(Bloomberg) -- French Finance Minister Bruno Le Maire criticized the European Commission’s approach toward climate targets, saying the European Union’s executive arm focuses too much on renewable energy while overlooking other technologies like nuclear power in the fight against global warming. 

“We no longer want a Europe that sets targets for wind turbines here, and for solar there,” Le Maire told reporters before the beginning of a European Union meeting of ministers in Brussels Monday. “We want a Europe that sets clear climate targets.”

Such targets should abide by the bloc’s ambition to become carbon neutral by the middle of the century, while leaving member states free to determine their own energy mix to achieve that goal, the minister said. France will continue to develop renewables, build at least six new nuclear plants, and seek to further curb fossil fuels through energy-saving measures, he added.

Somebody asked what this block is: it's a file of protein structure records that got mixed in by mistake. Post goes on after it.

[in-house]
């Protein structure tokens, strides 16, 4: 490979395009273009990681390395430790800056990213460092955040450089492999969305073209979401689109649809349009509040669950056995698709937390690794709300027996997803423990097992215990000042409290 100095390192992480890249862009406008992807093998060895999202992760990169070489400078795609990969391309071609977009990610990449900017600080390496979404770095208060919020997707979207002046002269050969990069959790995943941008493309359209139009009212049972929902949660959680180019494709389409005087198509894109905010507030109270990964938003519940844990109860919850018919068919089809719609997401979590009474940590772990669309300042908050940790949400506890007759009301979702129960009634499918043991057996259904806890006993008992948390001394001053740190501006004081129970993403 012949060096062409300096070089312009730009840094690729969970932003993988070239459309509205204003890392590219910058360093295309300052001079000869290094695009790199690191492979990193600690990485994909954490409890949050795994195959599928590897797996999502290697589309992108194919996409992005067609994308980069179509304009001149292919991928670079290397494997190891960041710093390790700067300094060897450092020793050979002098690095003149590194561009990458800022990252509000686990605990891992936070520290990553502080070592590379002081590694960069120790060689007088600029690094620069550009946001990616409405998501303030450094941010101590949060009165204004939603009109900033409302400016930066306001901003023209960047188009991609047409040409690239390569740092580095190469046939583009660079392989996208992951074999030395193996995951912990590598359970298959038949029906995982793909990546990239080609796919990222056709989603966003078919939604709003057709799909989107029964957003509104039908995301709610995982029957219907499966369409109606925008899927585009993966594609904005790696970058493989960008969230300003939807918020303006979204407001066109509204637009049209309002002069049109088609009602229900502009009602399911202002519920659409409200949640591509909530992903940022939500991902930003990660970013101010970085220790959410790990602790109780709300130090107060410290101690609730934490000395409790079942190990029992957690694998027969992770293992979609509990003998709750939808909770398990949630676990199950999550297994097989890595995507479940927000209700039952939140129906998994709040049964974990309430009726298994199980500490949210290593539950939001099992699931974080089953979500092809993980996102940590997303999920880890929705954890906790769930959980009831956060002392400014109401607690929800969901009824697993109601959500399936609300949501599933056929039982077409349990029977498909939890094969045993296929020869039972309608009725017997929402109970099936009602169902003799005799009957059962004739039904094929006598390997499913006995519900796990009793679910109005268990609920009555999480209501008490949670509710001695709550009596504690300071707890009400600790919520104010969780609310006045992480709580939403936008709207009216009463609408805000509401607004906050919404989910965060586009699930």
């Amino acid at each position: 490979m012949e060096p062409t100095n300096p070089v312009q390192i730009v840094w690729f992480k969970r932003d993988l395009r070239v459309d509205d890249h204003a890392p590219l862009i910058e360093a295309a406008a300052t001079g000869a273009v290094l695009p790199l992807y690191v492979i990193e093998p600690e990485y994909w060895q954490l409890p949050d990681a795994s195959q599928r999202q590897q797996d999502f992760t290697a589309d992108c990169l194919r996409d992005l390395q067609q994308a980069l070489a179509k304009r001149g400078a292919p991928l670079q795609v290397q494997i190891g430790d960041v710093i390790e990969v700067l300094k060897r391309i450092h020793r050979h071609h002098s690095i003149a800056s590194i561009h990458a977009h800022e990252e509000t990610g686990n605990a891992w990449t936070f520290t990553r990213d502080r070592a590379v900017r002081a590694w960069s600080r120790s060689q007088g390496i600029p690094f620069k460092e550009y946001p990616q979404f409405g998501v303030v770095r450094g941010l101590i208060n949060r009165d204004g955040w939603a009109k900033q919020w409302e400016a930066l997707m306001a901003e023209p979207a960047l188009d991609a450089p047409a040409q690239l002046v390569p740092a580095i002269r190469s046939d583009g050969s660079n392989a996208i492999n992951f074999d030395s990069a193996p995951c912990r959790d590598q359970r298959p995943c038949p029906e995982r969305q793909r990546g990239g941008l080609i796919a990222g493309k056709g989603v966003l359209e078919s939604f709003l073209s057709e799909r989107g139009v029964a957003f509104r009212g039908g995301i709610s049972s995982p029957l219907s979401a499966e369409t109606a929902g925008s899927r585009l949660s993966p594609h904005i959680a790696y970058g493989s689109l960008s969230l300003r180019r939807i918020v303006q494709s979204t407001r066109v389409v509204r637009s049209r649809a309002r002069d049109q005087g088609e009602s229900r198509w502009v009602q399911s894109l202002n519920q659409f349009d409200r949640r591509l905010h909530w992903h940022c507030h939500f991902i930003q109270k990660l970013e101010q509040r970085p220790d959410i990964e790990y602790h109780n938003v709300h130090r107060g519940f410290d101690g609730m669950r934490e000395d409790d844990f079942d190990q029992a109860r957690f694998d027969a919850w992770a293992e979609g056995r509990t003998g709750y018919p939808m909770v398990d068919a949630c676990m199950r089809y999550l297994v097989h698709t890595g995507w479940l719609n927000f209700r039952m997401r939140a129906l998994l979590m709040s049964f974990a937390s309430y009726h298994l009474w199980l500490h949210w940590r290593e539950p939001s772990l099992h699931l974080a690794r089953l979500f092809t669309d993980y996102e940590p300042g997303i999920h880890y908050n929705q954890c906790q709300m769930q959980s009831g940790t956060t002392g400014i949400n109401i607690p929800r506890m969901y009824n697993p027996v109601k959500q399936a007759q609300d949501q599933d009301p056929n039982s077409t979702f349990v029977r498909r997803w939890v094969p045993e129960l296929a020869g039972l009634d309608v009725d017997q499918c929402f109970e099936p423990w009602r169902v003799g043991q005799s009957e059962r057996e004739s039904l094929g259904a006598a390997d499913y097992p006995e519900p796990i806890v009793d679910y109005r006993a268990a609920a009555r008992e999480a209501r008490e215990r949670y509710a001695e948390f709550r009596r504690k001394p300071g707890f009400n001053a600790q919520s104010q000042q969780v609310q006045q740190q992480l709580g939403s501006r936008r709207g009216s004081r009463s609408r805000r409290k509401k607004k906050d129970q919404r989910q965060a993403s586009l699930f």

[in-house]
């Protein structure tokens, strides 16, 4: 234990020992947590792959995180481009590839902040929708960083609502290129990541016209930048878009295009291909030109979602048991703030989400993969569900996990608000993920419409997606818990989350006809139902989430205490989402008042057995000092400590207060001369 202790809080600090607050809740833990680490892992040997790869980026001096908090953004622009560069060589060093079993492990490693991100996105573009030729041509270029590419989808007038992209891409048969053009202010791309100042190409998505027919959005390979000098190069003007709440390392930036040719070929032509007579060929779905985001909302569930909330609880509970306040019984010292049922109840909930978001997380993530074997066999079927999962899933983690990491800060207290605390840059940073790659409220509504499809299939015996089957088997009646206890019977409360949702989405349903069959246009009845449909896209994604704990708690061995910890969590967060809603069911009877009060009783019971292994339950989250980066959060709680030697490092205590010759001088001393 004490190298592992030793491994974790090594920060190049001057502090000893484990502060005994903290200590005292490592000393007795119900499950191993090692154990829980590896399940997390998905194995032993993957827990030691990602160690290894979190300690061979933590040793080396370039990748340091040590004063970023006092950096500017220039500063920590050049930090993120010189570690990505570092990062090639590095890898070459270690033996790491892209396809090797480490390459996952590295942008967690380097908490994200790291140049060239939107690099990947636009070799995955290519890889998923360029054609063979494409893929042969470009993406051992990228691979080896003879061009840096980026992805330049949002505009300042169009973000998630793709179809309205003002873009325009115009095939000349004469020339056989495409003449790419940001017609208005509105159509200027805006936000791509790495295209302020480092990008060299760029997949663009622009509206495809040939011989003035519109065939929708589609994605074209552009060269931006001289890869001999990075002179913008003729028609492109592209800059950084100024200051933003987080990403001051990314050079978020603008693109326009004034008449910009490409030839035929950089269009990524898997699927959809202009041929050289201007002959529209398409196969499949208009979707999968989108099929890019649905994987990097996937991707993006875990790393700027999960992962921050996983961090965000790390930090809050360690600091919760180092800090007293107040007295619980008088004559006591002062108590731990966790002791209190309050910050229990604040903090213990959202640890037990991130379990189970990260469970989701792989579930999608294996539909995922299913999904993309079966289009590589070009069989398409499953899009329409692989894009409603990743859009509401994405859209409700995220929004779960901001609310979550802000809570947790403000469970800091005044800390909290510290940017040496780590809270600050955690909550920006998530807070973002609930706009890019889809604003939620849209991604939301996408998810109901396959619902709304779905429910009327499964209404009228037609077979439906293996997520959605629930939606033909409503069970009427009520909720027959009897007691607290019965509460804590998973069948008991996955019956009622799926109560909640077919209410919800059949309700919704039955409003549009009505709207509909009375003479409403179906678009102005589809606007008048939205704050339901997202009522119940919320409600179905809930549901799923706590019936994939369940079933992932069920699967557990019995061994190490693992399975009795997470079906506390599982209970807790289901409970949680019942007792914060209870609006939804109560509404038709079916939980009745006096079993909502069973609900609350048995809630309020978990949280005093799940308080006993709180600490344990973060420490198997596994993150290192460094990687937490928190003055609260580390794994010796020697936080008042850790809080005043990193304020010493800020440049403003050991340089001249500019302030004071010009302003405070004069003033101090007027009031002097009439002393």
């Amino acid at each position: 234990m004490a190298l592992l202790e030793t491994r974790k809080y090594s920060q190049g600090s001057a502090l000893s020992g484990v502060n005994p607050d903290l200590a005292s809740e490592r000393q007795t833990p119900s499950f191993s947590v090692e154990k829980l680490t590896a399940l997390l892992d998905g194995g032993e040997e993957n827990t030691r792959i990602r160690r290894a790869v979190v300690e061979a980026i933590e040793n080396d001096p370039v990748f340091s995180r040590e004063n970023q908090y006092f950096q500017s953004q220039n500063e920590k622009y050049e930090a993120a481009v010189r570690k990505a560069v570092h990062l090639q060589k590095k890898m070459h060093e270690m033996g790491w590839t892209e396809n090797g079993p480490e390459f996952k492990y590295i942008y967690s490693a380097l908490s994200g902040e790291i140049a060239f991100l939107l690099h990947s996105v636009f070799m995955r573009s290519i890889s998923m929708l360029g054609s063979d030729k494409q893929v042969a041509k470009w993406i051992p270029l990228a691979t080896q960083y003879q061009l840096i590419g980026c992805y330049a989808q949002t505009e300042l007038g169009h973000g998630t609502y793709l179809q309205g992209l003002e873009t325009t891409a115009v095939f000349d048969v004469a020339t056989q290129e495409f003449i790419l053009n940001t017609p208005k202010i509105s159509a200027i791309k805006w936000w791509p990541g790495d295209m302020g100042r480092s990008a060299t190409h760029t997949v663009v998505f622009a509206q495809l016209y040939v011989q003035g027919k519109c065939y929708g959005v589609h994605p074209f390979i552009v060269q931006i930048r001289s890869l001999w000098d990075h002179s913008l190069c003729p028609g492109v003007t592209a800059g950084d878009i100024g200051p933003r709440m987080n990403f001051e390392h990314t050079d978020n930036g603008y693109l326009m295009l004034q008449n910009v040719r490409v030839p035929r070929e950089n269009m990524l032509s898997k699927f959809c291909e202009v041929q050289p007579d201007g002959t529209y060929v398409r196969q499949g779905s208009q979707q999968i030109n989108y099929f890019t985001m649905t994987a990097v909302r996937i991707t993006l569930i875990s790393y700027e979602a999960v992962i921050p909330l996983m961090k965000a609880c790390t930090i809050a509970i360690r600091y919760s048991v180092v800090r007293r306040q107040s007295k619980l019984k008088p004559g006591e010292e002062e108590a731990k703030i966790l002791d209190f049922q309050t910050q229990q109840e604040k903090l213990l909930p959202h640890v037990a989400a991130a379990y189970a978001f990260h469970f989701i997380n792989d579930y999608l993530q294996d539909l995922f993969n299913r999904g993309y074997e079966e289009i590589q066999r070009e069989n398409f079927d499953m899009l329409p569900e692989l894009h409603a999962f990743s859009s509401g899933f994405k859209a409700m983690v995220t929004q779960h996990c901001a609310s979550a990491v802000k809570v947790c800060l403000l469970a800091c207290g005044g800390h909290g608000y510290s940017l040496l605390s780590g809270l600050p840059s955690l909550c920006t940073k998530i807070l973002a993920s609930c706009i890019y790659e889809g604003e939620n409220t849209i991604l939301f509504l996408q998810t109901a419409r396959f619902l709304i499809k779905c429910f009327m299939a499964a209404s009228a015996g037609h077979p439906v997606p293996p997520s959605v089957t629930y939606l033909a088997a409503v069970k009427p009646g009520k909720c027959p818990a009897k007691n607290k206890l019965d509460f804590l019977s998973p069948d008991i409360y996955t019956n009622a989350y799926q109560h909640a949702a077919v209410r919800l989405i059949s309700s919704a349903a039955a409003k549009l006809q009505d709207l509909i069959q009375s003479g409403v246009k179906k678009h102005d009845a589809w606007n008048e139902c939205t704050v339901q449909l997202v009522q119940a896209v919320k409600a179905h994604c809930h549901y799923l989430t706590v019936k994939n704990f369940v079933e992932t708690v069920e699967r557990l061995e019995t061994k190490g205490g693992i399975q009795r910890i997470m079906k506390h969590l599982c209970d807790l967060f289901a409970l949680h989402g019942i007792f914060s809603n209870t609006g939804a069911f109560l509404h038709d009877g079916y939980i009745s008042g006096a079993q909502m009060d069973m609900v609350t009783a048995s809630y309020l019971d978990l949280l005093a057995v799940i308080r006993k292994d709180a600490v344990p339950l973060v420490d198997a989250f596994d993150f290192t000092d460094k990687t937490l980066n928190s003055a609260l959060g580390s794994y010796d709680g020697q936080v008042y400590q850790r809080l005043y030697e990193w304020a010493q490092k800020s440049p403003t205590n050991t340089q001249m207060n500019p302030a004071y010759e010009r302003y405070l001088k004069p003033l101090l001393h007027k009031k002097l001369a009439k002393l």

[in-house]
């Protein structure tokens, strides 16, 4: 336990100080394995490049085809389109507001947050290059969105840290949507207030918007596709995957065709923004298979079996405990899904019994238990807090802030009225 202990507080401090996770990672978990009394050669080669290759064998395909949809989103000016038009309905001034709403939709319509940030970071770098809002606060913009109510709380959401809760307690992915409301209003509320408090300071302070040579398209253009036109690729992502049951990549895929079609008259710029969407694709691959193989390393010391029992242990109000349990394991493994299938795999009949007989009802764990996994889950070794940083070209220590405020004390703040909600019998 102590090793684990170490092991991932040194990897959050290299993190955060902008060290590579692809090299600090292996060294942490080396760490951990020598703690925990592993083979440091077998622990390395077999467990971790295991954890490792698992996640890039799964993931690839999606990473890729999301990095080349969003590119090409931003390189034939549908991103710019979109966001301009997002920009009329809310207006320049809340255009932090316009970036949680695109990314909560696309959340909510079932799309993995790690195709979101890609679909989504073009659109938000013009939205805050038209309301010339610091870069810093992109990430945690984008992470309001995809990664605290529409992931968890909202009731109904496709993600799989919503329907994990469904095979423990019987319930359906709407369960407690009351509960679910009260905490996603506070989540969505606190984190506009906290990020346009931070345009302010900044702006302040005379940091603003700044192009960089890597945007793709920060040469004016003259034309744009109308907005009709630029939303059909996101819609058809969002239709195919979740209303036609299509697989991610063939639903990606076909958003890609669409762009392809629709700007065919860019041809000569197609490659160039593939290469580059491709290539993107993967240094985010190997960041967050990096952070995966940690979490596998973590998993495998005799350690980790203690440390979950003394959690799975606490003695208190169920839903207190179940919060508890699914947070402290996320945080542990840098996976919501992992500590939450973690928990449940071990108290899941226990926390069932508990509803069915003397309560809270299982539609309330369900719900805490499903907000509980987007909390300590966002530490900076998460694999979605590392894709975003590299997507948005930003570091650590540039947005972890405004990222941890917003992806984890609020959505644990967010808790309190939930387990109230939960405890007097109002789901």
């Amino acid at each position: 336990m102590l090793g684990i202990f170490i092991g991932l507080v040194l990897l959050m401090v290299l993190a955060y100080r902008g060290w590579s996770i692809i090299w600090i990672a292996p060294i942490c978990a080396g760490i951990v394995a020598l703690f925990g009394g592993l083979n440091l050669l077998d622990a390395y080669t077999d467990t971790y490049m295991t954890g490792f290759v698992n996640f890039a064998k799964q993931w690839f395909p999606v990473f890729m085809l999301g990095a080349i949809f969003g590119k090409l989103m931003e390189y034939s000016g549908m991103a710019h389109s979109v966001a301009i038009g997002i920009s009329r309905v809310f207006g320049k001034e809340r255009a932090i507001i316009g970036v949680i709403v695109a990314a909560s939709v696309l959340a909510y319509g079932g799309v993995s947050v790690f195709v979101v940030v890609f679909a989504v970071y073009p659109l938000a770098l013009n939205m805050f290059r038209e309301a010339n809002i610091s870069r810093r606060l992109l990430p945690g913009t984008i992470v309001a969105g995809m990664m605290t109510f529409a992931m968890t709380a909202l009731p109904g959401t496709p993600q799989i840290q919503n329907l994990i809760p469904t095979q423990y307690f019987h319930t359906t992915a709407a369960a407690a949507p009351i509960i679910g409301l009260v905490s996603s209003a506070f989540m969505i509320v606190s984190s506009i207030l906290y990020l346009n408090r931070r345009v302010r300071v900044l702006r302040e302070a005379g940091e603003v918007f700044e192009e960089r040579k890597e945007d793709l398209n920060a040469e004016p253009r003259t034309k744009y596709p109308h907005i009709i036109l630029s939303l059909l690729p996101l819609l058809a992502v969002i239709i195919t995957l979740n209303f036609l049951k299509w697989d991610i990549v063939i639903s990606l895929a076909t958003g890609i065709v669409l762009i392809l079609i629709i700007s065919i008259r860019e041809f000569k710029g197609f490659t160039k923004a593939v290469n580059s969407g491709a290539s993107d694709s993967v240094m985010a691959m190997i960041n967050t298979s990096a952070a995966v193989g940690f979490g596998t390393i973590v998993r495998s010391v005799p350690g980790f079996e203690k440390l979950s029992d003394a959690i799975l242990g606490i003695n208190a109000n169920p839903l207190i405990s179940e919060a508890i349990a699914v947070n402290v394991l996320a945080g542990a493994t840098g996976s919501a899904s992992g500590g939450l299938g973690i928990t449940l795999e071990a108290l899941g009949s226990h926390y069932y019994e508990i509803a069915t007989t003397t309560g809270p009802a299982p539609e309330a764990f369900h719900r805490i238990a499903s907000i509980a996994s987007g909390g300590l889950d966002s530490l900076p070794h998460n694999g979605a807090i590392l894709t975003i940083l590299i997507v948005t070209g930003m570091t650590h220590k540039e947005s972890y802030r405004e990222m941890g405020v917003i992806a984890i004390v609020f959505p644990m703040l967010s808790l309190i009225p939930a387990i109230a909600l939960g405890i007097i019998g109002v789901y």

Le Maire’s comments suggest that France — the EU’s largest nuclear energy producer — will again be on a collision course with the commission over the best way to meet climate goals. After much debate, Paris last year signed on to EU legislation that aims to roughly double the share of renewables to at least 42.5% of the region’s energy mix by 2030. 

France is seeking to avoid being fined for being the only EU country to have missed its renewable energy target for 2020. It argues that its electricity system emits less carbon than most other nations due to its fleet of 56 atomic reactors.

“France won’t pay a fine, and will find a solution with the commission,” Le Maire said. “I don’t see why one would pay a fine while being successful in terms of climate.” 

Asked whether the commission has started any infringement proceedings against France, Energy Commissioner Kadri Simson told reporters in Brussels that “we have discussed this” possibility with Le Maire. “We will follow up that in the very near future,” she said. 

The French finance minister reiterated a call for European institutions such as the European Investment Bank to fund nuclear projects such as research.    

--With assistance from Petra Sorge.

(Updates with reaction from the EU Commission in penultimate paragraph.)

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